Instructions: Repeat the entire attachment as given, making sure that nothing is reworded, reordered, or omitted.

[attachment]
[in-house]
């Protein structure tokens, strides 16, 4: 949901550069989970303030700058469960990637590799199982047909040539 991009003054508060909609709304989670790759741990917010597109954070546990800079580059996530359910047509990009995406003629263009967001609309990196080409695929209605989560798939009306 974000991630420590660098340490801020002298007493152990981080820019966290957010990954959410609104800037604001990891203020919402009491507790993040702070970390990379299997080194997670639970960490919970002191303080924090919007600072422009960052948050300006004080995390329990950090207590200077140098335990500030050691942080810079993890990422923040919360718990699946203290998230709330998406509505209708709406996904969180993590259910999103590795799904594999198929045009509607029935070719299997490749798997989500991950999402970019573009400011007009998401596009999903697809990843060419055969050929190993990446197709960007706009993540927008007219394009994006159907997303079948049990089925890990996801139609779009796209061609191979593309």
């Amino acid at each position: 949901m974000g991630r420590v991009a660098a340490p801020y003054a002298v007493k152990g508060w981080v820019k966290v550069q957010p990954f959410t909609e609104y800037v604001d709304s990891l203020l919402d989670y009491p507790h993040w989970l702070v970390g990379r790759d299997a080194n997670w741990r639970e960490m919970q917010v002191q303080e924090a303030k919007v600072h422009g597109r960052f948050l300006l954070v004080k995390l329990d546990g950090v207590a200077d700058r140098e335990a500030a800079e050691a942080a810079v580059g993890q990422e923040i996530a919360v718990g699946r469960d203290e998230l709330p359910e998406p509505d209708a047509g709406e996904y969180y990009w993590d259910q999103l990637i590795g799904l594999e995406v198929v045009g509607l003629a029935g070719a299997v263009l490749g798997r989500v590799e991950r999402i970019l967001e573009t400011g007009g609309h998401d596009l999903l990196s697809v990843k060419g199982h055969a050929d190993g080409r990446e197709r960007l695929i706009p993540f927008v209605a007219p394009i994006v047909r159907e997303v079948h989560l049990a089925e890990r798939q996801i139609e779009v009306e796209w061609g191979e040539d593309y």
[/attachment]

[in-house]
């Protein structure tokens, strides 16, 4: 949901550069989970303030700058469960990637590799199982047909040539 991009003054508060909609709304989670790759741990917010597109954070546990800079580059996530359910047509990009995406003629263009967001609309990196080409695929209605989560798939009306 974000991630420590660098340490801020002298007493152990981080820019966290957010990954959410609104800037604001990891203020919402009491507790993040702070970390990379299997080194997670639970960490919970002191303080924090919007600072422009960052948050300006004080995390329990950090207590200077140098335990500030050691942080810079993890990422923040919360718990699946203290998230709330998406509505209708709406996904969180993590259910999103590795799904594999198929045009509607029935070719299997490749798997989500991950999402970019573009400011007009998401596009999903697809990843060419055969050929190993990446197709960007706009993540927008007219394009994006159907997303079948049990089925890990996801139609779009796209061609191979593309």
């Amino acid at each position: 949901m974000g991630r420590v991009a660098a340490p801020y003054a002298v007493k152990g508060w981080v820019k966290v550069q957010p990954f959410t909609e609104y800037v604001d709304s990891l203020l919402d989670y009491p507790h993040w989970l702070v970390g990379r790759d299997a080194n997670w741990r639970e960490m919970q917010v002191q303080e924090a303030k919007v600072h422009g597109r960052f948050l300006l954070v004080k995390l329990d546990g950090v207590a200077d700058r140098e335990a500030a800079e050691a942080a810079v580059g993890q990422e923040i996530a919360v718990g699946r469960d203290e998230l709330p359910e998406p509505d209708a047509g709406e996904y969180y990009w993590d259910q999103l990637i590795g799904l594999e995406v198929v045009g509607l003629a029935g070719a299997v263009l490749g798997r989500v590799e991950r999402i970019l967001e573009t400011g007009g609309h998401d596009l999903l990196s697809v990843k060419g199982h055969a050929d190993g080409r990446e197709r960007l695929i706009p993540f927008v209605a007219p394009i994006v047909r159907e997303v079948h989560l049990a089925e890990r798939q996801i139609e779009v009306e796209w061609g191979e040539d593309y």